Are there risks involved in joint cracking or joint manipulation?
Joint Cracking is a commonly used treatment in the private sector of the health community. If you are wondering if there are risks involved in joint cracking (joint manipulation) or whether it would be helpful for your condition, please read the below information.
What is Joint Cracking?
Joint Cracking, known medically as Joint Manipulation, should not be confused with Joint Mobilisation. Manipulation is a technique, commonly used by chiropractors, and more rarely physiotherapists, where a high velocity, low amplitude thrusting manoeuvre is performed with the aim of achieving a therapeutic effect. This movement often results in a “clicking” or “popping” sound.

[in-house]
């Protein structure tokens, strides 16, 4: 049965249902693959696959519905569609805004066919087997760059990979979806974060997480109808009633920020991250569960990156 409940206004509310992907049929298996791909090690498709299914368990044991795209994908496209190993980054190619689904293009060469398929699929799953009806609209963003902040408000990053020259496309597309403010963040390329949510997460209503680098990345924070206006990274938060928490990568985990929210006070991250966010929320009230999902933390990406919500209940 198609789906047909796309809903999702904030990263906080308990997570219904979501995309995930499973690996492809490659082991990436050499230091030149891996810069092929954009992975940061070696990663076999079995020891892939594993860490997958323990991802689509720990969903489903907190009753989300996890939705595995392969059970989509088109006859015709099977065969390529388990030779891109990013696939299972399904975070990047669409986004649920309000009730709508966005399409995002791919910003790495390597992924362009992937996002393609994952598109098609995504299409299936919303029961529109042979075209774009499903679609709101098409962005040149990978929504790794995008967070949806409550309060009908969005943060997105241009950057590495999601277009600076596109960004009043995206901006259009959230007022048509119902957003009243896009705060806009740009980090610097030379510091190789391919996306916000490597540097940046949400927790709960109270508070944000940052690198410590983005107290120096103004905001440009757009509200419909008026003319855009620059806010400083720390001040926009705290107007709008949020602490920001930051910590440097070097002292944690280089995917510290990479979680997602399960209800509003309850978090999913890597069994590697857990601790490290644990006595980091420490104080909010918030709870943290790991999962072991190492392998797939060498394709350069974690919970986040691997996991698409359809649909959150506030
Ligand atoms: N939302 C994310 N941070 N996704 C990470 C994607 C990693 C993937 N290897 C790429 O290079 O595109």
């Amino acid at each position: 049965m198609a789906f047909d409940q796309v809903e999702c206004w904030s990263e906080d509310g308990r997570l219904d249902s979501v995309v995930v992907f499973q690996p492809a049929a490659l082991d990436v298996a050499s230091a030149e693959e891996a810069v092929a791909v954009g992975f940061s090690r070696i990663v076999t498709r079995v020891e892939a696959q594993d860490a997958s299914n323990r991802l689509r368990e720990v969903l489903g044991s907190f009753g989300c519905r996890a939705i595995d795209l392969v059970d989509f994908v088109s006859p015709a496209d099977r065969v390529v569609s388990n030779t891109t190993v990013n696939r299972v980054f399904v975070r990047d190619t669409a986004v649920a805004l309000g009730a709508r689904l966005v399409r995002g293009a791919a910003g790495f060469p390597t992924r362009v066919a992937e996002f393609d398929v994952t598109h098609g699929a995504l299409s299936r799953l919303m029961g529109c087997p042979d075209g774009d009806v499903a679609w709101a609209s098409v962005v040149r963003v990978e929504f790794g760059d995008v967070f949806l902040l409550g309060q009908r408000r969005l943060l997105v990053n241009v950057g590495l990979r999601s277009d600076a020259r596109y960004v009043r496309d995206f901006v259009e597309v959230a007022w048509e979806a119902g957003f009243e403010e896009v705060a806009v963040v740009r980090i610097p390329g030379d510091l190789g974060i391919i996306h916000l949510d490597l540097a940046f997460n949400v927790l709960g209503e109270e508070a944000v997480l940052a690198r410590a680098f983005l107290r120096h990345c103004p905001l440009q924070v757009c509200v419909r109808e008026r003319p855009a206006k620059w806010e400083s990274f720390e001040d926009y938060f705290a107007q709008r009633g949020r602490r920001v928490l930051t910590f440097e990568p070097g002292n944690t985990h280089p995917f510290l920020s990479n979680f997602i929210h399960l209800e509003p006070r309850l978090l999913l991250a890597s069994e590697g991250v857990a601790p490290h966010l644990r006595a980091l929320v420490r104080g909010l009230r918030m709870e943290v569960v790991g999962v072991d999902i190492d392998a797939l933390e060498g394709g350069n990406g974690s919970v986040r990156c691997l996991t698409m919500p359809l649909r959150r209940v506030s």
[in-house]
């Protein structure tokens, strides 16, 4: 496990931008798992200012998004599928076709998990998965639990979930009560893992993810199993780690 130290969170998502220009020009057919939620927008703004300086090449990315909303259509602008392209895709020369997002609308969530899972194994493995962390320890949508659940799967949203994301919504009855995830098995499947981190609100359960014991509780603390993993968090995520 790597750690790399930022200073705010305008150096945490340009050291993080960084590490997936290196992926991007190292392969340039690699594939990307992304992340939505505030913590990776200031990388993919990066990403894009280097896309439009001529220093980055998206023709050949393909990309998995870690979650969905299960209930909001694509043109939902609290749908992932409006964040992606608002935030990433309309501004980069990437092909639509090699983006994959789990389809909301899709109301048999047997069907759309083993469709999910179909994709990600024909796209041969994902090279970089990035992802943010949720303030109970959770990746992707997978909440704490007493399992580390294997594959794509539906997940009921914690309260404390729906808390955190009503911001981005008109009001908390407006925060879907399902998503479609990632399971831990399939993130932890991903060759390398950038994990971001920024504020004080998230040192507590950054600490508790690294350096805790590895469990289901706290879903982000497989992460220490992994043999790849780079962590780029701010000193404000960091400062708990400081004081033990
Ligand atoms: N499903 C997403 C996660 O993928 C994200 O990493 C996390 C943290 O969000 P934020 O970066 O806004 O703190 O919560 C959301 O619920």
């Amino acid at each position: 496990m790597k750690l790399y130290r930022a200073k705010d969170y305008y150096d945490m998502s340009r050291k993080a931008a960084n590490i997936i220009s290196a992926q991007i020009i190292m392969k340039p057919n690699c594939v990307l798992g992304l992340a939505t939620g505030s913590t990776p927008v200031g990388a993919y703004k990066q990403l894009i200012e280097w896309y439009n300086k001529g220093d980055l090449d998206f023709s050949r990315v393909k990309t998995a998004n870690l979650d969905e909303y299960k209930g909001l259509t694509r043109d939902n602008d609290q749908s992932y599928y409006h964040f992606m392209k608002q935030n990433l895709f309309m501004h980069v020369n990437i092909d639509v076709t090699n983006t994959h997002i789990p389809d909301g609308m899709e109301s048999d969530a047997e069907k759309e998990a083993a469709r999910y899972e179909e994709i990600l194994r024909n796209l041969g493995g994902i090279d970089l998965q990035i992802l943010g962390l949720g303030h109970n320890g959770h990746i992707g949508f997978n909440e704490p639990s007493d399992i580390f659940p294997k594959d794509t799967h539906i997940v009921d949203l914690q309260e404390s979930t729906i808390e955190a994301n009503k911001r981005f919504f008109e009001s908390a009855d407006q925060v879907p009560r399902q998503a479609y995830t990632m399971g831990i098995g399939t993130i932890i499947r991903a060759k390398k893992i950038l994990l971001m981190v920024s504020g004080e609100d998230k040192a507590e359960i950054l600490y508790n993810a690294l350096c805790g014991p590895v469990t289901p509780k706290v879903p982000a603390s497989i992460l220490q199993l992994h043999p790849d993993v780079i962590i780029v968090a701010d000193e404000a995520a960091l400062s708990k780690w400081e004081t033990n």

What does this do to Me?
Joint Manipulation has been shown to relieve musculoskeletal pain, unlock joints and improve joint range of motion. Joint Manipulation has been shown to be effective in treating acute spinal disorders without radiculopathy, that is, without nerve involvement. This technique may be used by Musculoskeletal Physiotherapy Australia Clinicians to promote movement in very stiff joints.
Are there any Risks?
As Joint Manipulation is a high-velocity treatment, it does come with some risks, and should not be used as a routine treatment for any condition. Some more serious risks, although very uncommon, are vertebrobasilar accidents, stroke, spinal disc herniation, spinal or rib fractures, and cauda equina syndrome. Some side effects that may occur are local discomfort, headaches, tiredness or radiating discomfort. Your Musculoskeletal Physiotherapy Australia Clinician can guide you as to whether or not this form of treatment is appropriate for you and your condition.